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Report | WISPIRG | Democracy

The Money Chase

Five years after the Supreme Court’s 2010 Citizens United v. FEC decision, what are the roles of large donors and average voters in selecting and supporting candidates for Congress? This report examines the role of money in the 2014 congressional elections from both quantitative and qualitative perspectives, and demonstrates how matching small political contributions with limited public funds can change the campaign landscape for grassroots candidates.

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Blog Post | Consumer Protection

President Issues Privacy Platform | Ed Mierzwinski

Today the President announced support for a variety of privacy protections, most of which are laudable. However, it remains our view that Congressional consideration of a "uniform national breach notification standard" is unnecessary and, worse, will give powerful special interests an opportunity to use the proposal as a Trojan Horse to enact sweeping preemptive limits on state privacy protections.

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News Release | WISPIRG Foundation | Transportation

As Federal Highway Administration Acknowledges the Driving Boom is Over, Will WISDOT Follow Suit?

The Federal Highway Administration (FHWA) has quietly acknowledged that the Driving Boom is over, cutting its forecasted driving estimates by between 24 percent and 44 percent.  Meanwhile, the Wisconsin Department of Transportation (WISDOT) continues to forecast increases in driving that aren’t materializing - a policy that risks wasting billions of taxpayer dollars. WISDOT is also claiming a $680 million shortfall in current transportation funding, a significant portion of which is to accommodate unnecessary expansions of highway capacity. 

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News Release | WISPIRG | Budget

Congressional Omnibus-Bill would gut Wall St. Reform, allow for more Special Interest Spending

The omnibus appropriations bill nearing a vote on the floor of Congress contains “riders” that would repeal a key section of the 2010 Wall Street Reform bill and further increase the influence of Big Money in elections by raising contribution limits to party committees.

“This backdoor, backroom effort will repeal protections for taxpayers and Main Street, and further empower billionaire megadonors in our elections," said Peter Skopec, WISPIRG Campaigns Director.

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Blog Post | Financial Reform

House Floor Vote on Budget Delayed over Special Interest "Riders" From Wall Street, Other Powerful Interests | Ed Mierzwinski

UPDATED: Opposition to a controversial provision authored by Citibank forced House leaders to delay consideration of the "CRomnibus" appropriations package just hours before funding for the federal government expired at midnight Thursday. Eventually the bill passed narrowly with the Wall Street provision intact. Action now shifts to the Senate, which has a 48-hour window to pass the bill, but any one Senator can block it under Senate rules. The provision would again allow Wall Street banks to place risky bets with taxpayer-backed funds, and require taxpayers to bail them out if the bets fail, repealing a key protection added in the 2010 Wall Street reform law.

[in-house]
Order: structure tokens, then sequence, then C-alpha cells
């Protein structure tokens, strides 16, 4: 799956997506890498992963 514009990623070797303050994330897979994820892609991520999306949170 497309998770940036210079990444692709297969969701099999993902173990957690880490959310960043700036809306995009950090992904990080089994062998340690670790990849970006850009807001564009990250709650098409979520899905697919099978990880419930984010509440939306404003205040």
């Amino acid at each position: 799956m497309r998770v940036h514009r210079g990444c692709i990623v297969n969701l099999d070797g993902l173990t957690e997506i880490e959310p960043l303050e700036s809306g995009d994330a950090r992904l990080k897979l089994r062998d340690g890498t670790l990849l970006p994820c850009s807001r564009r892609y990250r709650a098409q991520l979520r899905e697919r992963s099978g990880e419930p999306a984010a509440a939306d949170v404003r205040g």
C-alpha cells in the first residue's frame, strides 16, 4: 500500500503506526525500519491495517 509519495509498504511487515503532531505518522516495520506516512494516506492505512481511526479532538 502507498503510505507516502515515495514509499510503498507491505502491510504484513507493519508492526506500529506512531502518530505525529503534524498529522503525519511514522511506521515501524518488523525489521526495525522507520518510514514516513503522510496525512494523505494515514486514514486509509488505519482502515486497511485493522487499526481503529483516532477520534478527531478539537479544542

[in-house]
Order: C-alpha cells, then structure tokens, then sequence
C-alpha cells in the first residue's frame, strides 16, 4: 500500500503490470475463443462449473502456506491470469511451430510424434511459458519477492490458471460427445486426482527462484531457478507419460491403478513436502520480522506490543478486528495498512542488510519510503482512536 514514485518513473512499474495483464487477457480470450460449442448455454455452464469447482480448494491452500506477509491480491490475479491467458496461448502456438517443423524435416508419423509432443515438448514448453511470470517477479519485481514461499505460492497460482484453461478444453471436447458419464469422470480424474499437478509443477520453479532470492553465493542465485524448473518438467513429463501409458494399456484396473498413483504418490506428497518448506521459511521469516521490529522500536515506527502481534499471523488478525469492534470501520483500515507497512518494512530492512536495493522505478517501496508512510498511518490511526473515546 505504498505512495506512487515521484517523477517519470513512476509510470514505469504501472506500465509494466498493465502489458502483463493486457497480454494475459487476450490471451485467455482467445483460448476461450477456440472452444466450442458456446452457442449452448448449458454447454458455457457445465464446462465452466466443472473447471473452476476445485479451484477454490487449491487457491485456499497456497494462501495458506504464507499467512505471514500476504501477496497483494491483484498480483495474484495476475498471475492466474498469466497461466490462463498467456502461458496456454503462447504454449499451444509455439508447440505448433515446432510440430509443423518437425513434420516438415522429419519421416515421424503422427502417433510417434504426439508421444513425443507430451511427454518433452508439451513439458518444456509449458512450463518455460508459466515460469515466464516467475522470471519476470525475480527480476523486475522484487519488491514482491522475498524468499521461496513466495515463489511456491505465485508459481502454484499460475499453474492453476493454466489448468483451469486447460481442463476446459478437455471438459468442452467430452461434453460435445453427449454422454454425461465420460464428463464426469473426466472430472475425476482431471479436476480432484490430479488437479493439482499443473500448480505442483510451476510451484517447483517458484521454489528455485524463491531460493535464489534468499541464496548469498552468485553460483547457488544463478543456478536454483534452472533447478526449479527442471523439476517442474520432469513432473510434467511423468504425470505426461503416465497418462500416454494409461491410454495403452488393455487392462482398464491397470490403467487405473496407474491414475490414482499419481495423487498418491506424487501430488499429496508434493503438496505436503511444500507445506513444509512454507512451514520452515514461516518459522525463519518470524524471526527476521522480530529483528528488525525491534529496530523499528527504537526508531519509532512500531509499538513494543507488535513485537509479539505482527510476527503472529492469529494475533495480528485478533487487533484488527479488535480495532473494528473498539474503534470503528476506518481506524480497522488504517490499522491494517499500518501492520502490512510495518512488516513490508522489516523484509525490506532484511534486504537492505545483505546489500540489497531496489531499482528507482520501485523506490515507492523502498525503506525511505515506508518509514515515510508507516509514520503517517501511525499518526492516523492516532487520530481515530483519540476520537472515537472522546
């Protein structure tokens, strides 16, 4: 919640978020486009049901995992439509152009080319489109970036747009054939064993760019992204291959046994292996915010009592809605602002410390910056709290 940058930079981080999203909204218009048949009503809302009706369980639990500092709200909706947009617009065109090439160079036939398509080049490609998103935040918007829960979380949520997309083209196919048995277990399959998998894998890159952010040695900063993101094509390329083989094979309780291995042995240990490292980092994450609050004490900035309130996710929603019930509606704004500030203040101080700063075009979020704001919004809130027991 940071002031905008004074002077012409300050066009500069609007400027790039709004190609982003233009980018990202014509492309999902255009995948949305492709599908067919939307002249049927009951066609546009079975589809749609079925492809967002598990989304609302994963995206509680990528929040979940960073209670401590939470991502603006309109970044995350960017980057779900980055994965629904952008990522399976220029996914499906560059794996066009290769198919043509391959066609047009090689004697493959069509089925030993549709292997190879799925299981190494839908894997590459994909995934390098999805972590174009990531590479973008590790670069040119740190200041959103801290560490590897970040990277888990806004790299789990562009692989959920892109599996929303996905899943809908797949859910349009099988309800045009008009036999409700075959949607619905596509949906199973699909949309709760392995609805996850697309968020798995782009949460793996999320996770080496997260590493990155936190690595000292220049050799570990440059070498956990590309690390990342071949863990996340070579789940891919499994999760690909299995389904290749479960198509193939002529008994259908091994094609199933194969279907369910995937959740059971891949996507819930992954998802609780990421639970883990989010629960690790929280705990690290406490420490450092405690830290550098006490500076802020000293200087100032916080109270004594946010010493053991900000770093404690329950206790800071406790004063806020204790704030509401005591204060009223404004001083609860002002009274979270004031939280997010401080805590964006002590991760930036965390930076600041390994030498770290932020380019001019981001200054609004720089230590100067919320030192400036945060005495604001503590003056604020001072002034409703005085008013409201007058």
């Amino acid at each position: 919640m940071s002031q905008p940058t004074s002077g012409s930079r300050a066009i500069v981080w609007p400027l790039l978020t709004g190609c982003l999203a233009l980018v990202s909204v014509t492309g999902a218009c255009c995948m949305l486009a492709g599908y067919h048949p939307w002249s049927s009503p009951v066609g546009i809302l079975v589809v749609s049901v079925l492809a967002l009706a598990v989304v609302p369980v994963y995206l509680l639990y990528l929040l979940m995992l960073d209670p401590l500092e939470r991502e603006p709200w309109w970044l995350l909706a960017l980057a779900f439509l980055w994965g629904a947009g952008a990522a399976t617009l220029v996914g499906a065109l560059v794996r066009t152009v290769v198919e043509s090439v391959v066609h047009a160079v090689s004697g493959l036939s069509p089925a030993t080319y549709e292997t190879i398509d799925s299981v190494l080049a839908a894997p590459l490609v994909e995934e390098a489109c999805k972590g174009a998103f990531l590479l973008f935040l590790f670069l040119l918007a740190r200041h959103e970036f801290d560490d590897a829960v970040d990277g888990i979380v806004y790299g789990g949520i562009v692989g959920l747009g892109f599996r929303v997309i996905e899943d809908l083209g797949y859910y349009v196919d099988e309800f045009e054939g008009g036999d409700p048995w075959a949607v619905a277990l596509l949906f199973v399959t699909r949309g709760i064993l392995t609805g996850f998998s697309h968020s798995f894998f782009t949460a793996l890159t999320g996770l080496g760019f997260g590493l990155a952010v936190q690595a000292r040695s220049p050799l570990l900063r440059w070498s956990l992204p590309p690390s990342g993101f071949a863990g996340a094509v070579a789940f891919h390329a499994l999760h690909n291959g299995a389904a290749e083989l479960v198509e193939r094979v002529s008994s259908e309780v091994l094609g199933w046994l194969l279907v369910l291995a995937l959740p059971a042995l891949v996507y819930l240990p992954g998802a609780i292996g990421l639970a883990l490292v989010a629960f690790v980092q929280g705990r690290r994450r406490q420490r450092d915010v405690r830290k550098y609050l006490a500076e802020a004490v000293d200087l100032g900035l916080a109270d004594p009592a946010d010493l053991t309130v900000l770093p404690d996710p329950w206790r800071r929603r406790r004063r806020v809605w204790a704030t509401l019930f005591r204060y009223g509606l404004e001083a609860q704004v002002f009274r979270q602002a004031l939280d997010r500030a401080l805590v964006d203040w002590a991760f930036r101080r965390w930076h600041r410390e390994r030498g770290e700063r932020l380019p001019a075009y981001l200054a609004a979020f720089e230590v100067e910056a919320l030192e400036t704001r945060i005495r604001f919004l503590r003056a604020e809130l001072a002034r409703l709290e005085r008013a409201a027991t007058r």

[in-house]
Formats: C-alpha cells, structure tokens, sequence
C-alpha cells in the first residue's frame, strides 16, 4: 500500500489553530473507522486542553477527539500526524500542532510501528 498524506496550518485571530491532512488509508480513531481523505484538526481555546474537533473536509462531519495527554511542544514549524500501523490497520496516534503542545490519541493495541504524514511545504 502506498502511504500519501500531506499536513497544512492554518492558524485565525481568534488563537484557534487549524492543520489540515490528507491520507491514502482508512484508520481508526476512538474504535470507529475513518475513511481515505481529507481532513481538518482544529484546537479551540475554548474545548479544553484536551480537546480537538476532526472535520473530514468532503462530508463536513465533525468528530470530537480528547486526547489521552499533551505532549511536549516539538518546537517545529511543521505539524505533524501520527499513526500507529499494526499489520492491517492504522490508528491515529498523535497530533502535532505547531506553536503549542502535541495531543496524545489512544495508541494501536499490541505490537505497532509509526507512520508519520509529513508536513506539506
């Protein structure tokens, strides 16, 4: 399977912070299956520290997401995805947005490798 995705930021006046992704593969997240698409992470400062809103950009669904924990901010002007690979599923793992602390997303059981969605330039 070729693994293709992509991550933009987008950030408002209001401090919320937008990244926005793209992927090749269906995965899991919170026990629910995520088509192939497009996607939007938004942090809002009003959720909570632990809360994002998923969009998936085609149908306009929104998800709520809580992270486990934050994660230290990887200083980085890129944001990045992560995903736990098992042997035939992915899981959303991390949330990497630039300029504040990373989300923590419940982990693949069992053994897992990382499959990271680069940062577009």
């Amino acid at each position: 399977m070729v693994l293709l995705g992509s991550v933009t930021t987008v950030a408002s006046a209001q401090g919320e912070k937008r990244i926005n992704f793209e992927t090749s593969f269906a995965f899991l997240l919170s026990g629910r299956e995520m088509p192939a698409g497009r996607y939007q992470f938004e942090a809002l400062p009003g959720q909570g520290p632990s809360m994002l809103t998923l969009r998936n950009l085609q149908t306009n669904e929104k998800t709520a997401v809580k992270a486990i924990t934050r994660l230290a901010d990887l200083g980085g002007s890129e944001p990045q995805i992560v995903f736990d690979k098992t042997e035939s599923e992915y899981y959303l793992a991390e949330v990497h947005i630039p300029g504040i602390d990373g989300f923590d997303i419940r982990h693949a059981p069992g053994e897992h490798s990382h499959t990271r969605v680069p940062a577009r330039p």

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News Release | WISPIRG Foundation | Transportation

New Study: Traffic Data Does Not Support Spending on I-94 Expansion

A new report by WISPIRG Foundation calls the I-94 double decker expansion one of 11 examples of wasteful highway spending based on its outdated assumptions of ever-increasing driving. The study, which details ten other highway “boondoggles” across the country, points to data showing that traffic counts on this stretch of I-94 have been dropping in recent years, despite WISDOT projections that traffic would increase.  The study calls for the state to consider reprioritizing scarce transportation dollars to other projects.

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News Release | U.S. PIRG | Public Health

Some Good, Some Bad in Obama Executive Order on Protecting Antibiotics

Today, President Barack Obama issued an Executive Order – Combating Antibiotic Resistant Bacteria. While the order takes several important steps necessary to control the spread of antibiotic-resistant bacteria, it misses the opportunity to call for critical reforms in the agricultural sector that are essential to protect public health.

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News Release | WISPIRG Foundation | Transportation

New Report: Unneeded Wisconsin Highway Expansions Will Waste Billions That Should Be Spent on Badly Needed Local Road Repairs, Other Transportation Statewide

A new WISPIRG Foundation report offers a simple, common-sense way to reform transportation spending in Wisconsin.  The state is currently slated to spend nearly $3 billion on four unneeded highway expansion projects, such as the double decker expansion of I-94 in Milwaukee.  Meanwhile, local transportation infrastructure is in disrepair.  We could implement all the recommendations of the 2013 bi-partisan Transportation Policy and Finance Commission for local road repair, transit, bicycle and pedestrian infrastructure, and the rehabilitation of state-owned roads, for the next 10 years, for just over $1 billion. The report, Fork in the Road: Will Wisconsin Waste Money on Unneeded Highway Expansion or Invest in 21st Century Transportation Priorities?, makes clear the choice before state leaders – either spend taxpayer dollars on these highly questionable highway expansion projects, or invest in urgent and underfunded local and state-owned road repair and other 21st century priorities.  

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News Release | WISPIRG Foundation | Public Health

Stop the Superbugs

Local doctors in Wisconsin are calling upon the Obama Administration to immediately restrict the use of antibiotics on factory farms when animals are not sick. The doctors are part of a nationwide coalition of more than 2,000 medical professionals working against the declining effectiveness of antibiotics due to overuse and misuse.